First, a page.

|Language||French, Spanish (minor)|
Published in English
Bug-Jargal is a novel by the French writer Victor Hugo. First published in 1826, it is a reworked version of an earlier short story of the same name published in the Hugo brothers' magazine Le Conservateur littéraire in 1820. The novel follows a friendship between the enslaved African prince of the title and a French military officer named Leopold D'Auverney during the tumultuous early years of the Haitian Revolution.
Hugo later claimed that the story was to have been part of a collaborative work called Contes sous la Tente (Tales under a Tent), and that he had written it in 1818 (at the age of sixteen) in two weeks; the manuscript is however dated April 1819.
Several translations into English exist. The first, a modified version with the title The Slave-King, was published in 1833. The only modern translation is by Chris Bongie and was published in 2004.
The story of Bug-Jargal begins several weeks before the Haitian Revolution. D'Auverney, the nephew of a landed aristocrat with many slaves, is betrothed to Marie, a young French girl on the island. A slave, Pierrot, falls in love with Marie, but can not do anything because of the obvious racial and cultural barriers between them. However, Pierrot does save Marie from a crocodile, but soon finds himself thrown in prison for trying to protect another slave from his owner's wrath. D'Auverney befriends him, and not long before the Haitian Revolution, Pierrot warns the lovers to flee the island. They stay despite the warning, and the day of the wedding the slave revolution begins, and the white landowners see the rapid and violent dissolution of their society. Pierrot saves Marie from a slave attack and whisks her away, but D'Auverney, thinking that Pierrot had kidnapped his new wife for his own desires, wanders into a dark grotto. He is taken prisoner by the infamously violent slave leader Biassou. In the grotto the freed slaves force their captured white prisoners to kill each other in order to preserve their own skins. Pierrot luckily comes to the rescue of D'Auverney, who learns that Pierrot is really Bug-Jargal, the mystical leader of the slaves. Pierrot leads him to his wife, and dies protecting his friends.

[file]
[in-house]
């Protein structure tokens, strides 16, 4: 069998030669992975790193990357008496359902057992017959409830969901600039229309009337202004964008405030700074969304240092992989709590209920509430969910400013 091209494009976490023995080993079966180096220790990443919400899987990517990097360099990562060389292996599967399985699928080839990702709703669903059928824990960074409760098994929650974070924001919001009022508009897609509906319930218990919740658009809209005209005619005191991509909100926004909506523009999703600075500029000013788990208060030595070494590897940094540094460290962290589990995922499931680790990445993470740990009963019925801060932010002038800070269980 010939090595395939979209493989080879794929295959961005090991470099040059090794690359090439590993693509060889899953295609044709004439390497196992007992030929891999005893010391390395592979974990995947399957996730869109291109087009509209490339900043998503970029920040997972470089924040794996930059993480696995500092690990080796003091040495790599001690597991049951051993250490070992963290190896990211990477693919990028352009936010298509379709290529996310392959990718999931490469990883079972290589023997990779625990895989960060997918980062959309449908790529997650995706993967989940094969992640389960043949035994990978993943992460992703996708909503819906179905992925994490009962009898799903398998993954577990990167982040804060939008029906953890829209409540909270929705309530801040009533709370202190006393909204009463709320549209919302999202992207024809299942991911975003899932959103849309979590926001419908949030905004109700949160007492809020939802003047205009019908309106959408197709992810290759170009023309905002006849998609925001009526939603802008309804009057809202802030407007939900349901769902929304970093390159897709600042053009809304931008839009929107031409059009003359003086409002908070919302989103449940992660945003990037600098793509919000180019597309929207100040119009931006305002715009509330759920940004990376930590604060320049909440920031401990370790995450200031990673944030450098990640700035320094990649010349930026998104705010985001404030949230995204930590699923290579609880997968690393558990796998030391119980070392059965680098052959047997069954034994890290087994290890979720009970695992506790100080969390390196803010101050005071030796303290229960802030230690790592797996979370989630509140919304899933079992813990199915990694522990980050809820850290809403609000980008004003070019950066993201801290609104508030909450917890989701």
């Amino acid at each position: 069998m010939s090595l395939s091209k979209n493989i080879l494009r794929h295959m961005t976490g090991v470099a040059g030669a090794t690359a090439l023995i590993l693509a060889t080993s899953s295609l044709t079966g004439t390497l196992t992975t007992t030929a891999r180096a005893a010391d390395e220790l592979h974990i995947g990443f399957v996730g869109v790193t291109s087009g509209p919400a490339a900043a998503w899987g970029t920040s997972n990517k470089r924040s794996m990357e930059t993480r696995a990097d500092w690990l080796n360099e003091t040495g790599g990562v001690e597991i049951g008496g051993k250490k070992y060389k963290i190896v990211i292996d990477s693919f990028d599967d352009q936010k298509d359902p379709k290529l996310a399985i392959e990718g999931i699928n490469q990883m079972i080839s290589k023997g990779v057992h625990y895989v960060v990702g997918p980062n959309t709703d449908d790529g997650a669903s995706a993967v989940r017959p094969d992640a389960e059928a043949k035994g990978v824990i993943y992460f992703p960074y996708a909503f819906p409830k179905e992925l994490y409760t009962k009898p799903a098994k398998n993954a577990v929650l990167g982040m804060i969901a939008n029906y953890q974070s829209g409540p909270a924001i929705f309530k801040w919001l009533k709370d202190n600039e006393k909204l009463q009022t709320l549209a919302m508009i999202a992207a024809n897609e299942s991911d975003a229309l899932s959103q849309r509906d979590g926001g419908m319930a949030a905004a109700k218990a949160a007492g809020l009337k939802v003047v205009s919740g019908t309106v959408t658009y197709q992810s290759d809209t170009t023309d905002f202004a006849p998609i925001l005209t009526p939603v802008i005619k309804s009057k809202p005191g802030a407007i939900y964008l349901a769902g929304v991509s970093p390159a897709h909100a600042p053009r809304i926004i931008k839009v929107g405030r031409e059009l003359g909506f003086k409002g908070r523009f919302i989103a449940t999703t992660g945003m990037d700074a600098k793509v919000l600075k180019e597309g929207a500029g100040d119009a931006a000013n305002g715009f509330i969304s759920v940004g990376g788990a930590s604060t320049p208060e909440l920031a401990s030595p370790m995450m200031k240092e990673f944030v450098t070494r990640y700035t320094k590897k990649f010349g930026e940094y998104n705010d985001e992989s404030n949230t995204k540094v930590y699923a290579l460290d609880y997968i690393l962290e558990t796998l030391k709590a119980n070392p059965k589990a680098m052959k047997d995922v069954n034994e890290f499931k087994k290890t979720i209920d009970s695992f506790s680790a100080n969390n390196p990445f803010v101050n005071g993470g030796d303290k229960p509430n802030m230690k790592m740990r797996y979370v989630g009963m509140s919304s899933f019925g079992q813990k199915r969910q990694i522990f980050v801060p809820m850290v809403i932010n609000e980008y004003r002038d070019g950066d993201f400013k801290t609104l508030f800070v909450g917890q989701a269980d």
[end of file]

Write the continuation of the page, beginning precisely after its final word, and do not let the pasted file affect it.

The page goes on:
- Max Bach, "Hugo’s Interest in Social Problems", Modern Language Notes, January 1957, No 72 (1), pp. 47–48.
- Pascale Gaitet, "Hybrid Creatures, Hybrid Politics, in Hugo’s 'Bug-Jargal' and 'Le Dernier jour d'un condamné'", Nineteenth-Century French Studies, Spring-Summer 1997, No 25 (3-4), pp. 251–265.
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